So you’ve got Visual Studio installed. Great! I’m gonna start from there.
After you’ve got VS, you should find your project’s .uproject file, right click, and hit Generate Visual Studio Project Files. After that you’ll see that a .sln file was created in the same folder. This is you project’s “solution”. I recommend that you open this up, and let it parse all the unreal and project source codes. This will take a while, you’ll see what file is being parsed at the bottom of VS. When it says “Ready”, it means that it is done. Now you can either press F5 in VS to start the engine with VS attached (very good for debugging) or you can just open your project like you used to (from Epic Launcher, or by clicking on the .uproject file).
Creating a new C++ class
In your project nothing has really changed for now. So let’s say you want to create a new C++ class. In Unreal, at the top you’ll see File → New C++ class. Pick a parent class. After that you’ll see a window where you can decide the name, and where to put the file. Your project’s source code (the C++ files) will be outside of your project’s content folder. By default, the path will be correct so you don’t really have to change anything there. We usually split the project source code into “Public” and “Private” folders. C++ .h files go to public, C++ .cpp files go to the private folder. Unreal will automatically do this for you if you click the “Public” button on the right. (You may have to click “Private” first and then “Public”). Next step is to click on the green Create Class button. Unreal will start compiling. If you see an error message pop up, don’t worry! It happens a lot. Additionally, If you started the engine through VS, it will ask you if you want to reload the solution as well. You can hit “Yes to all” after you’ve closed the engine.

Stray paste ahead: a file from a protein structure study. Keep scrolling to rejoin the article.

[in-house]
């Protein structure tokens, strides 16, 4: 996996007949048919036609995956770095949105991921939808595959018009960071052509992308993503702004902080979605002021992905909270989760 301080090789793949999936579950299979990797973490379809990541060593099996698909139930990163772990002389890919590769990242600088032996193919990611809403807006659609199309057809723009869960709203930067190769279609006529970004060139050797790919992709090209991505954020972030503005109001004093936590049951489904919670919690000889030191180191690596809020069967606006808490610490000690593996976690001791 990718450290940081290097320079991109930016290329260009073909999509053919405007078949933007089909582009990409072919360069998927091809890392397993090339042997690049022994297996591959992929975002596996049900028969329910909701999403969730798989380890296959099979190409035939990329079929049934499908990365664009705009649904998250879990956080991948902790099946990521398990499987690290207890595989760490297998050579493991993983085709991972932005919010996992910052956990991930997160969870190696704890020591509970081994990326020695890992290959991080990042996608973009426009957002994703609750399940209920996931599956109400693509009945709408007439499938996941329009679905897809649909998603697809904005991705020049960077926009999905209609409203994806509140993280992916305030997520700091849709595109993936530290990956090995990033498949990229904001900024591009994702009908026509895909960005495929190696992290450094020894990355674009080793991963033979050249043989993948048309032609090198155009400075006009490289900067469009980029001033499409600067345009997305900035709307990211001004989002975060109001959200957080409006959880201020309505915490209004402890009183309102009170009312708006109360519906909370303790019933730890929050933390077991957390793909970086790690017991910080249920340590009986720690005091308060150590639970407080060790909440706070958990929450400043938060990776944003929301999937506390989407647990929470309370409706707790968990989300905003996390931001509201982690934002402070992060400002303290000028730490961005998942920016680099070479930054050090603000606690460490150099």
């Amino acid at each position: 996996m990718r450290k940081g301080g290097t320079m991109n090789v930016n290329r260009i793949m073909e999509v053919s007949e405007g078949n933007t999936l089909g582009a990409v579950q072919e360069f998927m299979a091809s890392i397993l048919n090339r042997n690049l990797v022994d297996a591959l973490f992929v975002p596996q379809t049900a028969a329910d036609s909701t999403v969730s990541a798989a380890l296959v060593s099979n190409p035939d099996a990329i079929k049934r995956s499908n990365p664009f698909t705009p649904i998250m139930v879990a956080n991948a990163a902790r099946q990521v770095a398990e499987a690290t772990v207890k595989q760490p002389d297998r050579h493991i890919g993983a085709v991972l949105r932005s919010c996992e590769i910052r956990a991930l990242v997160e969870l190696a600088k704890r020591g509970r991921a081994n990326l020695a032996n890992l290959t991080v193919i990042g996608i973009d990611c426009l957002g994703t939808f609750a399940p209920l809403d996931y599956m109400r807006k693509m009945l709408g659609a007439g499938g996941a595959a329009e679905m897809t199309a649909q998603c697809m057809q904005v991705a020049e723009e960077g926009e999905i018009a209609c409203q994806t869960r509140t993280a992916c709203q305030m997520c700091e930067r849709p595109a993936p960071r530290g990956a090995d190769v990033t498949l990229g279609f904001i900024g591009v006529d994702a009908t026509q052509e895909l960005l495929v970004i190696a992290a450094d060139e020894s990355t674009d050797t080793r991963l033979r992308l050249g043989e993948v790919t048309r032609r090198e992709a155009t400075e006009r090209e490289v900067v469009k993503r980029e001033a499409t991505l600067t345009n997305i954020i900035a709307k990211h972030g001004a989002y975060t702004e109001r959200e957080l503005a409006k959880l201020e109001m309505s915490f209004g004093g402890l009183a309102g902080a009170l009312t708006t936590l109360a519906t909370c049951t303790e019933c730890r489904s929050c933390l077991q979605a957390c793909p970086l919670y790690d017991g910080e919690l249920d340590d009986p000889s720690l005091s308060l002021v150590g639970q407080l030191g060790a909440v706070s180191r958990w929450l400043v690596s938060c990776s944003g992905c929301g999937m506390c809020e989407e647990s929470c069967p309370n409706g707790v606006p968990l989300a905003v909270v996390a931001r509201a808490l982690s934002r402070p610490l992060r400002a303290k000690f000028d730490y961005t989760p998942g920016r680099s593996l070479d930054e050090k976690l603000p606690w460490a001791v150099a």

Solving initial errors
“So what to do if you got an error in Unreal when you created the class?”
Just close the engine, and press F5 again in VS.
"I pressed F5 but I get a compile error! I haven’t even coded anything yet!"
Usually this happens when you didn’t put the C++ file in the project’s root source folder. If this is the case, all you have to do is update the includes in the .cpp files. Let’s say you created MyCharacter class in Source/MyProjectName/Public/MyTestFolder/ so the default include path will be wrong.
// this is the default include path
// this is the fixed include path
“I created C++ classes already that I don’t need, how to delete them?”
Go to your project’s source folder, and delete the .h and .cpp files you don’t need. After that, find your .uproject file, right click, and hit Generate Visual Studio Project Files.
A bit of an overkill post, but I had a lot of issues with C++ project when I was starting out, so hopefully this clears some things up for you. Cheers!